The story of film actress Fearless Nadia becomes no less astonishing with retelling. Briefly: FN, born Mary Ann Evans in Perth, Australia on this day in 1908, grew up in India and performed in circuses before becoming a star of early Indian films, proving a huge Bollywood box office draw. Even more remarkable, her characters were of a type for which there were virtually no precedents in either Indian or Western films of the time – a kick-ass action heroine avenging wrongdoing in violent hand-to-hand combat which fully justified her pseudonym.
A documentary before Nadia’s death in 1996 and a book some years after have sustained ongoing interest in this unlikely pioneer. In her (and my) homeland a 2008 musical was followed by an unusual tribute last year, when she became the posthumous figurehead for a series of papers commenting on relations between India and Australia.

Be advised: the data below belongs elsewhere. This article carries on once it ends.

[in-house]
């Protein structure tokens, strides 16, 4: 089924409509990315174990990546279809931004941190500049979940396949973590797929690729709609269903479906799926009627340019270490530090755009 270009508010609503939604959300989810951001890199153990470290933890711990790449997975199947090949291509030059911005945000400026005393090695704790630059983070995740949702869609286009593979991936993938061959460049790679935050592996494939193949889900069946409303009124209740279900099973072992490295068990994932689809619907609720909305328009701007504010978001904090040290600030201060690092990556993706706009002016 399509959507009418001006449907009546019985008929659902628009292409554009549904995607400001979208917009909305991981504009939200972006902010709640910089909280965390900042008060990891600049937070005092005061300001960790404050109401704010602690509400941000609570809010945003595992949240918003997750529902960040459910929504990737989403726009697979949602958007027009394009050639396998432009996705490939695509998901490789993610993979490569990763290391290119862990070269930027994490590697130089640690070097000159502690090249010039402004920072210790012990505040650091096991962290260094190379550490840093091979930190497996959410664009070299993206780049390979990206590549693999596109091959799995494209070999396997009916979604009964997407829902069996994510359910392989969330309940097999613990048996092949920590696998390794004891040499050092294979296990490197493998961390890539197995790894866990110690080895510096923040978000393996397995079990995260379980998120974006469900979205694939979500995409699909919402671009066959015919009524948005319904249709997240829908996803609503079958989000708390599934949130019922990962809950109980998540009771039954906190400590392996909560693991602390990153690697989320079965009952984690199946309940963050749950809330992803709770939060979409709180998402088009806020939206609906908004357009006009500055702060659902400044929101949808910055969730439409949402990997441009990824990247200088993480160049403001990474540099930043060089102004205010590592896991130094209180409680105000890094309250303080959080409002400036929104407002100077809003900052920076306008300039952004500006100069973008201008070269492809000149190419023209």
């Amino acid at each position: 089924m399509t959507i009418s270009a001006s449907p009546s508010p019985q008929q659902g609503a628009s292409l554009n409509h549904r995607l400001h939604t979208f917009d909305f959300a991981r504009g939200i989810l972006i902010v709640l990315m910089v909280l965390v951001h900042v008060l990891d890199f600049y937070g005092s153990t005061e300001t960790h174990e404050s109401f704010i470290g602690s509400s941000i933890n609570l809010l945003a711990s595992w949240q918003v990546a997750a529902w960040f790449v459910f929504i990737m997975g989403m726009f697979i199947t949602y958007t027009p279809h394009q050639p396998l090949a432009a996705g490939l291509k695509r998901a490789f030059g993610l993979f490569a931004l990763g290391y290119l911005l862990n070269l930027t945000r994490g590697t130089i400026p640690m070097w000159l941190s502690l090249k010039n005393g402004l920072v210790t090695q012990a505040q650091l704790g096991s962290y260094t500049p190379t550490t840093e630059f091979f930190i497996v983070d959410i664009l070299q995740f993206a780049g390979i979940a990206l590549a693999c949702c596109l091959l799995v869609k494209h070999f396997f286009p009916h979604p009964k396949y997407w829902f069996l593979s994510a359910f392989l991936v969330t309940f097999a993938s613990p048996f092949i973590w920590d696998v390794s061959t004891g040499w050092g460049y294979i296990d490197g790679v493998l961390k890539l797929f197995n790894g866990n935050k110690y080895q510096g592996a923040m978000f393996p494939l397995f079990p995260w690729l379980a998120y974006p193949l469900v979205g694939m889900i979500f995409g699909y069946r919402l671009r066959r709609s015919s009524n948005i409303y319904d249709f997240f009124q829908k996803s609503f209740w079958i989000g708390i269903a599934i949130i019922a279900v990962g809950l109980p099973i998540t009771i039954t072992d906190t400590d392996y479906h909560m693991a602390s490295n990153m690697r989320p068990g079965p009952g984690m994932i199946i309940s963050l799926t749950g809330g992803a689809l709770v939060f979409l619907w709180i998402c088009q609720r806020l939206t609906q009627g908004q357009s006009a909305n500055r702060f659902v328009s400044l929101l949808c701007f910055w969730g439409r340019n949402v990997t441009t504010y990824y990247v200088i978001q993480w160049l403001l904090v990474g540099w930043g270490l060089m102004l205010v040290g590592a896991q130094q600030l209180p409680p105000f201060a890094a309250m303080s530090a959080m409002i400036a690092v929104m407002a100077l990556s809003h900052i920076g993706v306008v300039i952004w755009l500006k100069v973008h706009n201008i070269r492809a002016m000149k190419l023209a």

Thankfully more of Fearless Nadia’s film work is now available online. The three videos below range from 1936 to 1943, though the first is largely devoted to a haunting ghazal. These postings are clearly the work of a fan so I’m sure we can forgive his excessive watermarking which obscure the already compromised sound and vision of these precious fragments.
Even without understanding the dialogue it is clear that Fearless Nadia was unafraid to speak truth to power (or thump seven shades of shit out of power and send it crying to its mama). Nadia’s armoury variously includes a wheelbarrow, wagon wheel, her signature whip as well as the more conventional sword and gun.